by Willow

The mead we drank beneath the five-pointed star
stains my mouth like liquid rubies;
I try to speak but my words have turned to crystals,
They twinkle like dragon-eyed dragonfly wings;
on lights that flicker like melted gold,
as we sit in the magic circle and drink the faerie nectar
shared when the world was new,
by beings wise with power untold.

©Willow Rose 2011

6 thoughts on “Stonehenge by Willow Rose

  1. I love reading your words Willow they are so thoughtful, it is nice to see such refreshing words. Great work, I love it and keep posting more of these to you wall, I love seeing them so much.

    • Daryl, I thank you for your astute comments and empathic perception of what it would be like to capture just one moment in time; a time long, long ago. I wanted to keep writing but something stopped me; it was like a hand reaching out and making me be still. Who knows, maybe it was a ghostly gesture from the past? I love to feel and re-create that mystical past when anything was and is possible. Thank you again~~~~~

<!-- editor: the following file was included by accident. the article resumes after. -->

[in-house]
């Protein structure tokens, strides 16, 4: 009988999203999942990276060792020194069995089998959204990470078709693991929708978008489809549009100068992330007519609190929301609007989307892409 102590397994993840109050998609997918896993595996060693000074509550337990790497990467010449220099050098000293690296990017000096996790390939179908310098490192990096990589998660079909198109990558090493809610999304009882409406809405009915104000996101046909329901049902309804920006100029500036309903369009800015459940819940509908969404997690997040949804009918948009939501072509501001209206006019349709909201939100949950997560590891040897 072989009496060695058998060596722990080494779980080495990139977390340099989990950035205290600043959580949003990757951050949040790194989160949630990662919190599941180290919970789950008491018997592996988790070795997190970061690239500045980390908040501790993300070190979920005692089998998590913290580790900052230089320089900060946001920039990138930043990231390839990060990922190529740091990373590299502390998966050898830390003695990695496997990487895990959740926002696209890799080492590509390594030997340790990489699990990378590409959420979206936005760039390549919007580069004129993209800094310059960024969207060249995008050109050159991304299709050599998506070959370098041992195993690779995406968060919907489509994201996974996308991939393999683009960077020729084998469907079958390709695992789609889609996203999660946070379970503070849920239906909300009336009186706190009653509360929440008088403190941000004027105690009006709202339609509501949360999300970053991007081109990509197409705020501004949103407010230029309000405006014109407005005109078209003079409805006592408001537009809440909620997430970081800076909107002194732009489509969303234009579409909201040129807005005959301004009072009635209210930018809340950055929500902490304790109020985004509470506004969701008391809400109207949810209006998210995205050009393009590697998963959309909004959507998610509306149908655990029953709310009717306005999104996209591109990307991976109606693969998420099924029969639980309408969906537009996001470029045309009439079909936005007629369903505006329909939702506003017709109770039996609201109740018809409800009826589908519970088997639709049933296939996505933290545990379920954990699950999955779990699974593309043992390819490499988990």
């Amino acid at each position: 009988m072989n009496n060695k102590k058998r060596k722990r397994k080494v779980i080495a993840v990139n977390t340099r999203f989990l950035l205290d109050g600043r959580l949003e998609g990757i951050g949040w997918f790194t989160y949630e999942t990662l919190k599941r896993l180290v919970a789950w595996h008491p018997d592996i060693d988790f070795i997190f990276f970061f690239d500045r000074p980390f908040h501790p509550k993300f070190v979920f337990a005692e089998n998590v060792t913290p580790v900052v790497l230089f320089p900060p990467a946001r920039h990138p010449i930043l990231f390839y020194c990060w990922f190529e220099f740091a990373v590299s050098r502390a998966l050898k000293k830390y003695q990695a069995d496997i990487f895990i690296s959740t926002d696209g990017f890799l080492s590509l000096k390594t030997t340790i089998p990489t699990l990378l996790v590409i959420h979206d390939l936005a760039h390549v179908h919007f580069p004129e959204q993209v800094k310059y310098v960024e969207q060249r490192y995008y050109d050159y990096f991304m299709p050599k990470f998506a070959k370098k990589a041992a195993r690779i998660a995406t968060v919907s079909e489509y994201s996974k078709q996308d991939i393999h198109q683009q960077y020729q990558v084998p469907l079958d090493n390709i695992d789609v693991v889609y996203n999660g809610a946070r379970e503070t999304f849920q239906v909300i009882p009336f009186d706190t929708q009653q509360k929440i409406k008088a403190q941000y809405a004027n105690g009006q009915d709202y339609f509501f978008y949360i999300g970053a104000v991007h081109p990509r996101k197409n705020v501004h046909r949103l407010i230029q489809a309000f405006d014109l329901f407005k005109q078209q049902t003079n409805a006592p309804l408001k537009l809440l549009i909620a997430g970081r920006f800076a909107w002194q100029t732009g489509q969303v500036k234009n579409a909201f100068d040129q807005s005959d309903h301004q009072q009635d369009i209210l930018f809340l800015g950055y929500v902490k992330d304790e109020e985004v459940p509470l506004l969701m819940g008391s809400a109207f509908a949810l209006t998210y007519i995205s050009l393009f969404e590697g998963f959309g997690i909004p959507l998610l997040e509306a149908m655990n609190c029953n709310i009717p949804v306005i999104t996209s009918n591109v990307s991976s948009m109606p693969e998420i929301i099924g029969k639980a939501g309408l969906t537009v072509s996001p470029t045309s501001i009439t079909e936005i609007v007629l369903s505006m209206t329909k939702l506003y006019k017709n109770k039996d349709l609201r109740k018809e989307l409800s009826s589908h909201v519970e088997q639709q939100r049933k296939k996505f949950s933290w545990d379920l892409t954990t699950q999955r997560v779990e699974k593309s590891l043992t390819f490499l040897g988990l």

2. So there’s an old Anglo poem, (I could probably find it somewhere) about how washing in water that washed the stones could heal – that is what I hear, Willow. The colors and the almost languid perspective of the poet, a ritual older than memory, yet empowered by the action of it, and then this retelling… brings the old ones to life. And no words to spare, you are sharpening the image to what Wallace Stevens wants, “Not ideas about the thing, but the thing itself.”

    • Thank you , Edward, “Sunday Morning” by Stevens has always been one of my favorite poems. I wanted to go on, but it just wouldn’t have another word. Too many metaphors or images would have ruined the moment; and I actually did drink a bottle of very old mead made in a coven so it is real to me. I feel honored I was able to make it real to you.~~~~~~~willow

  3. Oh Willow – This is wonderful! Mystical, ponderous, and the visual devices are divine. I will read this many times and wlak away with as many ideas. You are a gem to be sure…ponderous indeed. Beautiful flowing verse.

    • Thank you for enjoying reading this as much as I enjoyed writing it, Ron. As I told Edward, I actually drank a bottle of mead with a man many called “Merlin,” and, with his long, flowing white beard and ice-blue eyes he looked the part. The mead was made by a coven, and I think just recalling it put the magic in the words. Too bad there isn’t any left to share!

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